Walls, Doors and Windows

I am thinking about walls, doors and windows, and the rooms that many writers feel they are kept out of. The feeling is real. I have a lot of experience with walls, doors and windows. Besides the fact that I spent a good deal of my writing and publishing life cleaning these things, as well as toilets and bathtubs and carpets and kitchens, I have also felt closed out of the ruckus that is writing.

The ruckus I am talking about is the world of visibility. It can seem like there are writers who are very visible who are ignoring the writers who are not. It can feel like a club you’re not let into. It can feel like standing outside a house and looking at a grand party going on inside while knocking on the doors, the walls, the windows and never gaining entry.

I have experienced some real bullshit in the writing world. It’s there. I used to complain and whine a great deal about it. I was sure that I was deliberately being kept out of the greatest party on earth. The truth is, this feeling of being left out came from my own feelings of inadequacy.

Here are some of the myths I had to dismantle:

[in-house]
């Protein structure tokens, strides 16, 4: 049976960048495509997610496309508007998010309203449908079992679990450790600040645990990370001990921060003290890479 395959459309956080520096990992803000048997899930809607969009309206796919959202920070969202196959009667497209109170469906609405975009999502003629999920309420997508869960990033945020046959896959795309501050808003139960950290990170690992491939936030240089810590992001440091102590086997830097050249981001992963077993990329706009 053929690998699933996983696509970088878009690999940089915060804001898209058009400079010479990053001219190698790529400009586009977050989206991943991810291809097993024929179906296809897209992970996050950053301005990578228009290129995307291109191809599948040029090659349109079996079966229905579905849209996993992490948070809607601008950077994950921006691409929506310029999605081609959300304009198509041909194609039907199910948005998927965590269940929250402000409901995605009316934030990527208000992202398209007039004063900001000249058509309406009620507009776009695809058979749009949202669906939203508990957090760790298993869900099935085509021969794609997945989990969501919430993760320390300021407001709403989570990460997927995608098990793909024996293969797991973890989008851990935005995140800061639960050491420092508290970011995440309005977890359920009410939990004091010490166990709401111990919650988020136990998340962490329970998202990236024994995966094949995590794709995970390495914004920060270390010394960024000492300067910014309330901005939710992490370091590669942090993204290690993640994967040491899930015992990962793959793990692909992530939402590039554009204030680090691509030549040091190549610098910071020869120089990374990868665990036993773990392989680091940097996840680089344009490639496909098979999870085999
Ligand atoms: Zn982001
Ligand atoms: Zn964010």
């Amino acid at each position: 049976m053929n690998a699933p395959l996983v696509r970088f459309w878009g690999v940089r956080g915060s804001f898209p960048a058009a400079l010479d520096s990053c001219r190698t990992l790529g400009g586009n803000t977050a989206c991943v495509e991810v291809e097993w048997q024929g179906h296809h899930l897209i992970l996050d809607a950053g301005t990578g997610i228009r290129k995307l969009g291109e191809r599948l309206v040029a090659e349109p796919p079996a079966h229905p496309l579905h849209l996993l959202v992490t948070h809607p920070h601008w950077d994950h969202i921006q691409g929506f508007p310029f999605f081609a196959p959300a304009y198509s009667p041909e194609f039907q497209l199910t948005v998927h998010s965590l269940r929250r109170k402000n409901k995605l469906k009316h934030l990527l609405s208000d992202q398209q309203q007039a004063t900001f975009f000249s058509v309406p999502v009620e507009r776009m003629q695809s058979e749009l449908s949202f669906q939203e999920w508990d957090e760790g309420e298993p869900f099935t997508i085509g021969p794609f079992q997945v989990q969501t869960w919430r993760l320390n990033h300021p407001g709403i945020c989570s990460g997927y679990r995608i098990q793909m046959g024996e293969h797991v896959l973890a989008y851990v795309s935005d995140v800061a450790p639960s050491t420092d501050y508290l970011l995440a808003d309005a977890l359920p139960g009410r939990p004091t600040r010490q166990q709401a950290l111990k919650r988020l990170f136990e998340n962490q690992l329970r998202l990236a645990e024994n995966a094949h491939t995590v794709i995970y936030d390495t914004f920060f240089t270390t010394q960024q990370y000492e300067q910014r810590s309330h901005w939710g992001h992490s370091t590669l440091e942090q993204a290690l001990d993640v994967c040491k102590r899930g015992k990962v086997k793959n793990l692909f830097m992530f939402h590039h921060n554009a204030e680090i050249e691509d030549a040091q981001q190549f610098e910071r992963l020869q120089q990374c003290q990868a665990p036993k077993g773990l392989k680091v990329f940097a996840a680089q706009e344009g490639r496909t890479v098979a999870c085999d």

Myth Number One: The greatest party on earth. Like every party, there are some wonderful people here and some real assholes, and it’s not always easy to tell the difference. But you can believe this: everyone in the house worked their asses off to get here. And if you’re working your ass off too, and feel like you’re not being invited in, let me suggest that the greatest party on earth is really just a lot of sub-parties. Chances are you’re already in and don’t know it.

Myth Number Two: Once invited into the greatest party on earth, you’re always in. This is simply not true. You never know when this magic thing called writing is going to kiss you goodbye. A hot shot writer today might never publish another book. Or the next book might be a terrible flop. Or the whole desire and drive to write might just leave you, and you decide you’d rather be a serial killer than write another word. And then you’d only be invited in as someone’s character (we hope). Again – writing is hard work.

Myth Number Three: Once I am a celebrity life will be easy and I will be respected. Not true. Re. the respect, you’ll never be respected if you don’t respect yourself, and that relates to not worrying about being kept out of the party and just doing your work, which is hard. Writing is hard. But, besides writing being hard work, you know what else is hard work? It’s hard work to have and maintain a public life. It takes a lot of juice to remain visible, to give to the public the best you can think of to give, and to receive from the public both love and criticism. It’s very difficult to do this, and retain the spaciousness and silence to research and write deeply on the next work. All this stuff takes time, but also soul and energy. Sometimes, a person with a public life just needs time and space to herself. Sometimes, a person with a public life must disengage or never write again. And sometimes a person with a public life disengages by degrees. Do not assume it’s personal.